Ever thought you might find some people in your random groups that might become your friends so you would then know what to expect?
Of course there’s always a chance that out of those random forced groups you end up finding someone compatible with you. That’s not the point. The point is: the execution is forced. How many of your long-term relationships started out of sheer randomness? I would venture to guess, not many. Most of our relationships started as a measured choice: we initiated contact with another because we noticed some similarities between that person and ourselves, we noticed from afar they seem fun to be around, etc. We as people, rarely just jump to a person and strike up conversations and interact with strangers (maybe in bars/clubs when we see some attractive person but that too is a measured choice). In fact, when we do interact with strangers, it usually is forced and unwelcomed (ie group projects).
I’ll include another example that most readers will be familiar with. Ever have your mom meet up with one of her friends when you were very little and that friend also had a child that was similar age to you? What is expected in that situation? Both moms expect the children to behave and act like friends. Sure, in the long run those two kids may end up friends but just because you put them together doesn’t mean it will happen. In fact, a lot of kids get annoyed having to play with someone they are unfamiliar with.
PROBLEM with many group oriented games is they force you to group with strangers because your friends all tend to have more or less free time than you do and thus forge ahead of you or constantly struggle to catch up.
If you take level out of the formula, then you can group with friends more often and end up having a more enjoyable time.
And no, I don’t think levels are a big determent to grouping among friends especially in games like City of Heroes and even EQ2 where there are systems to alleviate the level disparity.
Levels, skill points, etc are always a factor in MMOs. And those factors are always determined by the amount of time you spend in the game. Can that change in the future? Possibly. But so far, no one has come up with a solution to this problem while at the same time give the player a sense of progression (other games like FPS have no real levels/skills but there’s also no progression or development of the character). If you are having problems keeping up with your online friends and their activity in a MMO, then most likely you are not compatible with them in the game (that doesn’t mean they are not compatible with you in other areas). The difference in levels/skill points are just a tangible reminder that they play more than you and there will always be some issues with grouping.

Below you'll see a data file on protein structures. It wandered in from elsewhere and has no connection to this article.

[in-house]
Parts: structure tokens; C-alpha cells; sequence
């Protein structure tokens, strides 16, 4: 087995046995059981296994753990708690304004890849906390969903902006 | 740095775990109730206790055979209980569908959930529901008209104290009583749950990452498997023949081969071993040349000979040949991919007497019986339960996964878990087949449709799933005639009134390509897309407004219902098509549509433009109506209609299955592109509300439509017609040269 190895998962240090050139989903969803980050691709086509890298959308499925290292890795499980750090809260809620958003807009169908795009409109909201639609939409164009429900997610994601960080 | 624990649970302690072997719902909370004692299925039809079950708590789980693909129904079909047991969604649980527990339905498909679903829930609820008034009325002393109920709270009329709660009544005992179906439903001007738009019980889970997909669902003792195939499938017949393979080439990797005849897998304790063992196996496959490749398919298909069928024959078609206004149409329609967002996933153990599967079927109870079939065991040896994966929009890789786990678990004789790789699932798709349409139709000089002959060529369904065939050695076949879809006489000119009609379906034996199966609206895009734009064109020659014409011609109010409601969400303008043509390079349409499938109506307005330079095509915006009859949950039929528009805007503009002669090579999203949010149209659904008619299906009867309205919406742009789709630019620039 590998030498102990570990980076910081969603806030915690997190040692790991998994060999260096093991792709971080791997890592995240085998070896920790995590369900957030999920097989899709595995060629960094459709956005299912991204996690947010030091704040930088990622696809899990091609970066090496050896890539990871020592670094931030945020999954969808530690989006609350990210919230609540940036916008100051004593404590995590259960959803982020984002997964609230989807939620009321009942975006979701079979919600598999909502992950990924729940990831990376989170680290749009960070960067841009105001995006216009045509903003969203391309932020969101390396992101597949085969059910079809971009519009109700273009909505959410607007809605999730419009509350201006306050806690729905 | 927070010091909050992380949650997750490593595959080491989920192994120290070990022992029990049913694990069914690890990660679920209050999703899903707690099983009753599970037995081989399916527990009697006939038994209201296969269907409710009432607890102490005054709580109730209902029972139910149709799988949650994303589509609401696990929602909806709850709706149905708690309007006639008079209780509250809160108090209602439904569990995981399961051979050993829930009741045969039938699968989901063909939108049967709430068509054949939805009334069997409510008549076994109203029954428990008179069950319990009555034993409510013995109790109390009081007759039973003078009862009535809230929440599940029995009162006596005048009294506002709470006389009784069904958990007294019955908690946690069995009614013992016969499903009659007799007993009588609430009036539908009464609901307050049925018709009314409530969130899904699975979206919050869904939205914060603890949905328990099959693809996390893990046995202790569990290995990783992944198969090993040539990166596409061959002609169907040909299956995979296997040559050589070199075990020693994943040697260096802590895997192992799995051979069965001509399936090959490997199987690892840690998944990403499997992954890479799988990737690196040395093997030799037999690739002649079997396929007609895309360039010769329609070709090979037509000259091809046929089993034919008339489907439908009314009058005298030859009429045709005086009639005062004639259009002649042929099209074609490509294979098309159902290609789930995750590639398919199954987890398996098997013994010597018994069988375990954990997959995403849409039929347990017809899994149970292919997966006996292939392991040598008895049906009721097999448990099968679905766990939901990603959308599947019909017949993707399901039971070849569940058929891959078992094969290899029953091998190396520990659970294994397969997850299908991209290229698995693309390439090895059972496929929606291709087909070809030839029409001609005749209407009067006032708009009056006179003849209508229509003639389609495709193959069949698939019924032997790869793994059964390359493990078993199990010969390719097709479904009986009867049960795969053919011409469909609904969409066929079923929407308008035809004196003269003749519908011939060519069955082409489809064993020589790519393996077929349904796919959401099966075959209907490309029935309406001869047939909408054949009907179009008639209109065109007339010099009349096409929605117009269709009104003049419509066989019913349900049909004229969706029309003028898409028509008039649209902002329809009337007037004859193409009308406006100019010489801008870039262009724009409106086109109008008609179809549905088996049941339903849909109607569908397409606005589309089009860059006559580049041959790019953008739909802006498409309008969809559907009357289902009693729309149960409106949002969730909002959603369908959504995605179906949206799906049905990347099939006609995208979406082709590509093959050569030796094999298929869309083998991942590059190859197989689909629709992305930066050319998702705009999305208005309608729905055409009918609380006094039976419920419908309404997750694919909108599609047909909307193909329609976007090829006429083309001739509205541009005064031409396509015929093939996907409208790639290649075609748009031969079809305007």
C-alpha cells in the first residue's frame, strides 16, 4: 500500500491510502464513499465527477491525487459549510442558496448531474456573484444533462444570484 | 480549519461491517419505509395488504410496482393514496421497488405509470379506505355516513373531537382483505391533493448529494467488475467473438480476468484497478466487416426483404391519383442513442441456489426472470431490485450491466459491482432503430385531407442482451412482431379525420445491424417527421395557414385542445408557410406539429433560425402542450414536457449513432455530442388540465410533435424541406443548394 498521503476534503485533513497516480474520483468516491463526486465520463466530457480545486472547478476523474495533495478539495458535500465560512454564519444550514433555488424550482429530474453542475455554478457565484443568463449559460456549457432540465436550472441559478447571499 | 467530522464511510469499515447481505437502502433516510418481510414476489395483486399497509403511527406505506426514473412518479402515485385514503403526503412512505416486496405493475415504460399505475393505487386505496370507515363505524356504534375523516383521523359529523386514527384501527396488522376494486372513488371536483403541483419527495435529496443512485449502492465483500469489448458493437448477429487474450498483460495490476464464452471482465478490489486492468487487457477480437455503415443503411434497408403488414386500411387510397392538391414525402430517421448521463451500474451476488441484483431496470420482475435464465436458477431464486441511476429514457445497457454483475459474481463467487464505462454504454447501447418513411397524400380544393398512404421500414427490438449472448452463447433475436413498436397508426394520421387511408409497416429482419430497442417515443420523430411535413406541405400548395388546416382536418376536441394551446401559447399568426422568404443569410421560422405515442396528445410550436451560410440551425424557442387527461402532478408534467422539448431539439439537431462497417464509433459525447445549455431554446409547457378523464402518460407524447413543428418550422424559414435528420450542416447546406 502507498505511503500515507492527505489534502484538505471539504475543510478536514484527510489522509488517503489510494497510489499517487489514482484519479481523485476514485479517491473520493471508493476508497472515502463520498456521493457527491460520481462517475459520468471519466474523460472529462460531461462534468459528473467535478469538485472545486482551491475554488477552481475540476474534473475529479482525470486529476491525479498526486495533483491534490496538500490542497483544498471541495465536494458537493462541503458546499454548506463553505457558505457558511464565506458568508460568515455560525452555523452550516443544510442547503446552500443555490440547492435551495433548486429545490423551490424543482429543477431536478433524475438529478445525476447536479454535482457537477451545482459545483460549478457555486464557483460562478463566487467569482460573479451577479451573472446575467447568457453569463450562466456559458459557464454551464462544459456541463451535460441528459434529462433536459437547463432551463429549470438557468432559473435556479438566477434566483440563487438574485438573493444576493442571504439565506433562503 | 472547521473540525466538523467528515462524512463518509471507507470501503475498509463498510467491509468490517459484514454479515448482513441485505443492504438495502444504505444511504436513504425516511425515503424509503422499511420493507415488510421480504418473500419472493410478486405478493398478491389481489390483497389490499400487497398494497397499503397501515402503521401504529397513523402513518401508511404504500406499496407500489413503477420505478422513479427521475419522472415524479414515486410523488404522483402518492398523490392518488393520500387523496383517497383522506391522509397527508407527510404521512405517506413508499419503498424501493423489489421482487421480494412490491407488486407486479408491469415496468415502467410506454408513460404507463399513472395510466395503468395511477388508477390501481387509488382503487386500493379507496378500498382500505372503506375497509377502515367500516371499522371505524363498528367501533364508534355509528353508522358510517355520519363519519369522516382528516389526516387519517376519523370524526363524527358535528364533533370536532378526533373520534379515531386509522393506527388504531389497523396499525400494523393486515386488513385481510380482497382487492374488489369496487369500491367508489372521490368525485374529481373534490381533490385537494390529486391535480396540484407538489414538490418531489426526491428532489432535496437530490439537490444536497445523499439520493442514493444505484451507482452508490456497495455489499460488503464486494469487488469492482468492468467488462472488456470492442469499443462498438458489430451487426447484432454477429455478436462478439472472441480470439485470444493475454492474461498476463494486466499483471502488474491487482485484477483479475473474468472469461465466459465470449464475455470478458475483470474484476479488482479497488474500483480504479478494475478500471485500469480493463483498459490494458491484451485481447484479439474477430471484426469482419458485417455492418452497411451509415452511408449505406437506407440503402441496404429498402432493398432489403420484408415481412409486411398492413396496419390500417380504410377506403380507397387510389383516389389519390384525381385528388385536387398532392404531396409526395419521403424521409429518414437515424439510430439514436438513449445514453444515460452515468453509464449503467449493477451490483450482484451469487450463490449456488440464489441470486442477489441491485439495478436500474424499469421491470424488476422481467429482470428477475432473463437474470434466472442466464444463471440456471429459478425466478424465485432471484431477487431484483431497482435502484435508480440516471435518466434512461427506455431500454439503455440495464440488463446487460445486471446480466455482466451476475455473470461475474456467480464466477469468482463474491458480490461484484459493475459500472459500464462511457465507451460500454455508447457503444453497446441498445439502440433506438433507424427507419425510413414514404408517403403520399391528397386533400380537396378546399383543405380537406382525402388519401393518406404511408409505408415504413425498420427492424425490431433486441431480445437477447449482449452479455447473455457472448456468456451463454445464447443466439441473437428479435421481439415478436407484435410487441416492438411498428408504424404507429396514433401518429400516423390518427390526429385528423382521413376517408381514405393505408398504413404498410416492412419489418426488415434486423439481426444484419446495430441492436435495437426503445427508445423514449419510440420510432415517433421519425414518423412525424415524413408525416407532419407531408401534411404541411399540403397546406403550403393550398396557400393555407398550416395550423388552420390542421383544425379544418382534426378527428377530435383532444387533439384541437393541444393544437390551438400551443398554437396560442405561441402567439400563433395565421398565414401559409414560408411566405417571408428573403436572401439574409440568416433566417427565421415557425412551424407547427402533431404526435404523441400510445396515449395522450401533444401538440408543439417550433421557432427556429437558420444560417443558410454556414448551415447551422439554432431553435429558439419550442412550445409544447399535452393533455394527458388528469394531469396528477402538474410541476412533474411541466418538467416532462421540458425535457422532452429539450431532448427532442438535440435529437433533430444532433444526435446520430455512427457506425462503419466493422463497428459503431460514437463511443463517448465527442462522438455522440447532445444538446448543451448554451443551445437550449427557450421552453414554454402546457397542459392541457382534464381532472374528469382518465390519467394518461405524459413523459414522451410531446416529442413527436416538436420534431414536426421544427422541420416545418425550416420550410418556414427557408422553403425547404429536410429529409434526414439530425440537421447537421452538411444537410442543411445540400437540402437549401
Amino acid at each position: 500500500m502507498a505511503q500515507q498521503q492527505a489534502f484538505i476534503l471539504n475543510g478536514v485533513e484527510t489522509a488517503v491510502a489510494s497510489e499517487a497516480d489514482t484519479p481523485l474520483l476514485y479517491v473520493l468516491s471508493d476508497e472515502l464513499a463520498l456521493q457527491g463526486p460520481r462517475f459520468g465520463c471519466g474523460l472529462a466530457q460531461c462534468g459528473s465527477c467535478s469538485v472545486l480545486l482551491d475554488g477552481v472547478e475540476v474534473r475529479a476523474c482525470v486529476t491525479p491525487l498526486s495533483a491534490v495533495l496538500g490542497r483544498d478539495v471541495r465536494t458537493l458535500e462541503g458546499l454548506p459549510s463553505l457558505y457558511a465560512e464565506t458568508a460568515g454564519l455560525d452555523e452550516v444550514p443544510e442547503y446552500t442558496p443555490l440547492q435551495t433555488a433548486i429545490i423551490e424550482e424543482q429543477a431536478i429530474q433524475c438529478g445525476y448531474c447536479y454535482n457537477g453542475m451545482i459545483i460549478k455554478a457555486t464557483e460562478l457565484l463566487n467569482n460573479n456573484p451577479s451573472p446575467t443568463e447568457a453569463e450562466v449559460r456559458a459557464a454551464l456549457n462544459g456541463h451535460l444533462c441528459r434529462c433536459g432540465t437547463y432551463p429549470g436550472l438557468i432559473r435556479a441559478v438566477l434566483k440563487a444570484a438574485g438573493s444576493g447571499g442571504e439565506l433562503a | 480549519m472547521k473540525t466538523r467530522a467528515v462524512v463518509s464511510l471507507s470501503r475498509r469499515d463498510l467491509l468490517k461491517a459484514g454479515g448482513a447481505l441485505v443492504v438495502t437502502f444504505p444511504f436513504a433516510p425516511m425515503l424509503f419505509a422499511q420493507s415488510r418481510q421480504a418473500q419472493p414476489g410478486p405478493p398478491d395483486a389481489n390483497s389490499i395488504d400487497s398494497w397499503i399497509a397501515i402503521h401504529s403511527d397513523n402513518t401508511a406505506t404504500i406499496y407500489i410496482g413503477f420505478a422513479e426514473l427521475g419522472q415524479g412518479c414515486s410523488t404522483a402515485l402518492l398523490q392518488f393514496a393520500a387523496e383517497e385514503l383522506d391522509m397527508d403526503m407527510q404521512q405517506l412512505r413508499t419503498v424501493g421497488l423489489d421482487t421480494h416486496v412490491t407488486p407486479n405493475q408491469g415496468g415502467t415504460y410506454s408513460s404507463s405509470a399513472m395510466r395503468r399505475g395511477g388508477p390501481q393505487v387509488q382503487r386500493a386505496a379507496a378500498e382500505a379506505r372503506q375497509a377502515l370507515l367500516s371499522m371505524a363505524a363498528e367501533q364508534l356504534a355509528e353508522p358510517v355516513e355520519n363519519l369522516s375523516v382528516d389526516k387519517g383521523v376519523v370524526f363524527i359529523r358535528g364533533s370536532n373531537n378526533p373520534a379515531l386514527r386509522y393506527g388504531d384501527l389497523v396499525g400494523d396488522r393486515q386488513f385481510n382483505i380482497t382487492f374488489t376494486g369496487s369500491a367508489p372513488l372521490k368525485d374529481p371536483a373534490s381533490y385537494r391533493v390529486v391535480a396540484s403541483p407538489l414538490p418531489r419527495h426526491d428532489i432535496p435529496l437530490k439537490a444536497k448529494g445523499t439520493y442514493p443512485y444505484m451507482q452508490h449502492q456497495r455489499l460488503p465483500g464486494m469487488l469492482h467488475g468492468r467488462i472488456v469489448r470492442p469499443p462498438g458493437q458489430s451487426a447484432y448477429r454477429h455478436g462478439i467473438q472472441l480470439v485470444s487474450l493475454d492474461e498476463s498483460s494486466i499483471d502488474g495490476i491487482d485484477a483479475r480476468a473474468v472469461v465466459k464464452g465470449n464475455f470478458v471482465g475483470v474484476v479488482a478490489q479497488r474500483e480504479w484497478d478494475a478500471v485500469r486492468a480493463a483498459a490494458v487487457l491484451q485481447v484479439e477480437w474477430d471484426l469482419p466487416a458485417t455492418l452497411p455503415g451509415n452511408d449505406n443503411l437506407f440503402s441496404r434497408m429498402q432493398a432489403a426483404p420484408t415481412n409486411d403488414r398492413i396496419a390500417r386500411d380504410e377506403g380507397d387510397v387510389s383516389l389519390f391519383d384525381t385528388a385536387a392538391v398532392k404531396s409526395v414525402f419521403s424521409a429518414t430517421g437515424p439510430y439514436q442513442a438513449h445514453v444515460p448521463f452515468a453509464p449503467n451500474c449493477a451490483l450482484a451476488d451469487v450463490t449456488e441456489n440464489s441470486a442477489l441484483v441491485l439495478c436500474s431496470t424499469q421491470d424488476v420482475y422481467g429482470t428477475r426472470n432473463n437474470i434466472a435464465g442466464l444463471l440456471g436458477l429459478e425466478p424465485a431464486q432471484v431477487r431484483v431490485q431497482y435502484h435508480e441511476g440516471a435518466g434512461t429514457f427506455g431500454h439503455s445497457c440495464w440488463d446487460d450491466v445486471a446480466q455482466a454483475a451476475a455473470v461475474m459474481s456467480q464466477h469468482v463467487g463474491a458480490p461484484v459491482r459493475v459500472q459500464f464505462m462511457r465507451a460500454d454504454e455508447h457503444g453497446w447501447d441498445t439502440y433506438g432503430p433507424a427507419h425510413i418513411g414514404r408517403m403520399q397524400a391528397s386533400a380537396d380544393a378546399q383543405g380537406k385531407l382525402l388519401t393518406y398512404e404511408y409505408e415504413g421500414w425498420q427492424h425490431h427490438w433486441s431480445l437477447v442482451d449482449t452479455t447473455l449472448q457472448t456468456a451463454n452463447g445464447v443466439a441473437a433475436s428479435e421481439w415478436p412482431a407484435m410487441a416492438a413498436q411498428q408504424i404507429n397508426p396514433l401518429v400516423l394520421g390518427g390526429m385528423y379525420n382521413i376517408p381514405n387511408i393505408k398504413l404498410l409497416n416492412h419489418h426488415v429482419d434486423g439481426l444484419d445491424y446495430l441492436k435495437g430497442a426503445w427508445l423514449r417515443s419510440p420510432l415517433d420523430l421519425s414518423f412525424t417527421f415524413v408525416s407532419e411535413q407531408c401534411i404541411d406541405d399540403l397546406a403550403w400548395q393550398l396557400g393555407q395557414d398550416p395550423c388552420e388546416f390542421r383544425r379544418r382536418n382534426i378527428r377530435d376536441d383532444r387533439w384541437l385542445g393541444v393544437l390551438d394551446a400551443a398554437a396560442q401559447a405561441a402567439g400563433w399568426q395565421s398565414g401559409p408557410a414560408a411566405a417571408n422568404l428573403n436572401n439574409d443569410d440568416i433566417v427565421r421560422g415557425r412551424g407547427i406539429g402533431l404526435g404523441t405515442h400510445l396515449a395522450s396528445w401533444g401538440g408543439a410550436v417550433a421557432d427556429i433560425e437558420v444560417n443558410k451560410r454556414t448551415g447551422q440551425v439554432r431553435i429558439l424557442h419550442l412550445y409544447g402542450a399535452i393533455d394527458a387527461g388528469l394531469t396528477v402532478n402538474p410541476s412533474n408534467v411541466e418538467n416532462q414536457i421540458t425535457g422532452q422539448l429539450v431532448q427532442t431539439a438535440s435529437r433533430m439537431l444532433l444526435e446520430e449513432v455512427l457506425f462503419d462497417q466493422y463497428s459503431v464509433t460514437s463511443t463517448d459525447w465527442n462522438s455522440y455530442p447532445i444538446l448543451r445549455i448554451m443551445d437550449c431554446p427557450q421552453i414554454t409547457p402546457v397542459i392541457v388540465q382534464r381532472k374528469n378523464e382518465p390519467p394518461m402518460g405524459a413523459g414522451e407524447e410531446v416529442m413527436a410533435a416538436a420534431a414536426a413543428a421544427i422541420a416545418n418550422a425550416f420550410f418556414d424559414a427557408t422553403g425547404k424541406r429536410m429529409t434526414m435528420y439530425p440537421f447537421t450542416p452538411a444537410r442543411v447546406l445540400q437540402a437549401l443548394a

I think MMO companies need to think of ways of pooling similar minded players together thus allowing them to have a better chance at grouping. In terms of strict game mechanics, I don’t have anything concrete but in a roleplay aspect, I do have an idea and it can be adjusted for non-rpers as well.
After so many hours of playing a game at the beginning (like 1-10 levels in a traditional MMO), a player should be assigned to an in-game faction, kind of like the computer run corporation in EVE (this exists right? I thought I read it somewhere). But there’s more to it than that. The first few levels our hours, the character is set off in a series of solo quests that require the player to make moral/faction/background choices, similar to what Bioware does in their games. Once the character completes the quest chain, they are part of an in-game faction/guild but they can leave it if they so choose.
The point is, once they are in that pre-made faction, they automatically start with a pool of other players who are like-minded with them. That will help people to integrate themselves within that faction. Some of the randomness has been removed. From there, the players can even get more specific and create guilds for those they find are even more compatible.
For non-rp stuff, the questions and choices can relate to more game mechanic ideas like raiding, min-maxing, economy, crafting, how much they play in a week…etc but the choices are answered through decisions within the quest chain. Heck, incorporate some questions from the Bartle test.
There would have to be a ton of ready made factions though but I don’t think it is impossible. Imagine if your character went through the quest chain and at the end you found out you developed a roleplay character who is lawful good, raids heavily, crafts on the side, generally plays late at night for roughly 12 hours a week and that there was a faction filled with players who play just like your character. Immediately you have a starting point to group with like-minded people and if you think you are still being forced, you can always leave.
I suppose you could just have every player fill out a questionnaire before creating a character but it would be so much more interesting and fun if the designers created a quest chain that answered those questions for you using a series of puzzles, dialogues, scripted events that veil the true intentions of the quests, which is to assess what kind of player you are and what kind of character you are making. The beginning quests can even be a mini-game of sorts for many players. It’s kind of like running through the same game over and over again to discover how to find the alternate ending…
Again, those who wish to solo can do so without penalty but this type of matchmaking system will also help groupers form communities between like-minded players. To me, a MMO is not about grouping. There’s more to a MMO than finding a group to kill a mob. To me, a MMO is about a new form of social interaction and community development. People can be part of a community without having to group.